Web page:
Most people have a fair idea about the history and geography of those countries which play leading roles in the world’s economy and international politics. In the insurance world the same could be said about the extent of our understanding of what is happening in some of the smaller countries on the planet where, for various reasons, the development of insurance and its impact on global business have not been spectacular.
Vietnam probably falls into this category but, as usual, when one takes a closer look, it is reassuring to see that the market is growing, there is an increasing level of sophistication and the larger foreign players are lining up to take a piece of the action.
A couple of thousand years ago, the people who inhabited the region between Canton (as the English called Guangdong province) and the Red River basin (main city, Hanoi) objected to plans to merge into a “Greater China” and started moving southwards. Amongst other things this led to intermingling with other groups and the basis of a mixed ethnic Vietnamese identity started. From a linguistic point of view, one can also trace developments: Mon-Khmer, Tai and Chinese are key elements in the development of the language. Although romanised/western style script introduced by the French has been widely introduced for over 100 years and now forms the basis of the official written Vietnamese language, the use of Chinese characters and script remains to this day, albeit only for ritual and celebratory purposes.
Taking a large step to the 1700’s the fusion, conflicts and separation of peoples has led to the moulding of the Vietnamese people as we know them today. There is Chinese, Champa and Khmer blood in their make up, as well.
Up until this time, China had continued to play a dominant role in the country and this was evidenced by Chinese style rule with a central authority supported by local mandarins and an emphasis on agriculture (rice) and fishing, rather than the production of goods from plentiful resources such as wood from the vast and lush forests. By 1800 Vietnam had created its own, and the most advanced legal system in south east Asia, promoted art, literature and education and modernised its agriculture. Throughout the country’s history there has been division, reunification, division and so on but gradually besides Hanoi, Saigon became the other main city, along with Da Nang and Haiphong.
As the western world became interested in the Orient, Portuguese and French missionaries and traders came to Vietnam and many thought it was a possible entry point into China. In 1857 France invaded Vietnam to secure its need for overseas markets and expand its share of Asian territories. Vietnam was merged into France’s Cochinchina. This was not a happy time and after several attempts the French were beaten at the battle of Dien Bien Phu in 1954. It was the communist forces from the north which led to the demise of France as an invading master. This led to the creation of the two Vietnams: North and South. America had supported France in it attempts to resist the spread of communism and in 1965 they opened up direct warfare by bombing Hanoi. A tragedy for all, the war lasted until 1973 when a peace treaty was signed. Two years later the South fell to the North’s forces and not long after Saigon fell, its name was changed to Ho Chi Minh City. The capital remains Hanoi.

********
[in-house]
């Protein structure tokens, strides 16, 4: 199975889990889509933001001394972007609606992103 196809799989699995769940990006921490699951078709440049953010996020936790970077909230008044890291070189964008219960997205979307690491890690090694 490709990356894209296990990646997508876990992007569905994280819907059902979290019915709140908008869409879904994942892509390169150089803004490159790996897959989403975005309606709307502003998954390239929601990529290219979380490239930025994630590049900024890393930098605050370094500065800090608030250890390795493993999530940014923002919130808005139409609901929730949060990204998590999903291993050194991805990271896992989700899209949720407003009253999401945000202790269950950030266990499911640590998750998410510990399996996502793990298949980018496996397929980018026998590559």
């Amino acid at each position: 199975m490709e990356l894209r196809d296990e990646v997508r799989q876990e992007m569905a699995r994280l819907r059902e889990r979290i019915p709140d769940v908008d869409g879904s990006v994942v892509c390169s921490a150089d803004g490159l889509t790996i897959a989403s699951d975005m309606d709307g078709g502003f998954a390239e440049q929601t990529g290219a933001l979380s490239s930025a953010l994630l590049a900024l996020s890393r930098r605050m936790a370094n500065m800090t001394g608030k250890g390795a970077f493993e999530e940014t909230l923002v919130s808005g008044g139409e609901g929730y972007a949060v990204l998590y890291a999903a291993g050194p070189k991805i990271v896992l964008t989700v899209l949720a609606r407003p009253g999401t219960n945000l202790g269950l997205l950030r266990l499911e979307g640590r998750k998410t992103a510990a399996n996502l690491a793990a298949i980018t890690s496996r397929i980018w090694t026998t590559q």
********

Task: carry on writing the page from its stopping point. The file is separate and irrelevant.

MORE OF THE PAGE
The Insurance Market
There are currently 30 insurance companies operating in Vietnam: half of them have foreign investors – some of them are 100% foreign owned. The 14 domestic companies handle more than 80% of local business (including all of the compulsory lines such as Fire/Explosion and Motor liability). The foreign companies have an advantage with IT and systems and procedures to maintain underwriting discipline and next year when certain WTO restrictions are lifted the domestic companies will find competition stiffening even more. By 2012 it is anticipated that foreign insurers will be allowed to develop a branch structure to distribute their products.
It is forbidden to cover risks located in Vietnam on a non-admitted basis. Amongst other things, this is to protect local insureds and to ensure payment of local taxes (10% VAT on all classes except life, accident and health). Products are distributed through insurance company agents and independent brokers. Insurance, reinsurance companies and brokers are regulated by an insurance department, a division of the Ministry of Finance.
Vietnam – Some Basic Facts
Population - 85 million
Non-life premiums for 2007 (anticipated) - US$500 million
Life premiums for 2007 (anticipated) - US$575 million
Percentage of world premiums - 0.03%
In preparing this Spotlight article we have received invaluable assistance from Aegis Insurance Services Co Ltd in Ho Chi Minh City (www.aegisrs.com) for which we are grateful.
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In our next e-newsletter we will feature a Spotlight on New Zealand. Although relatively small, like Vietnam, over the years New Zealand has introduced some innovations which the rest of the world has marvelled at. Every country is different and in our next edition of WoRdS we will look at a bit of history and what is going on there today.
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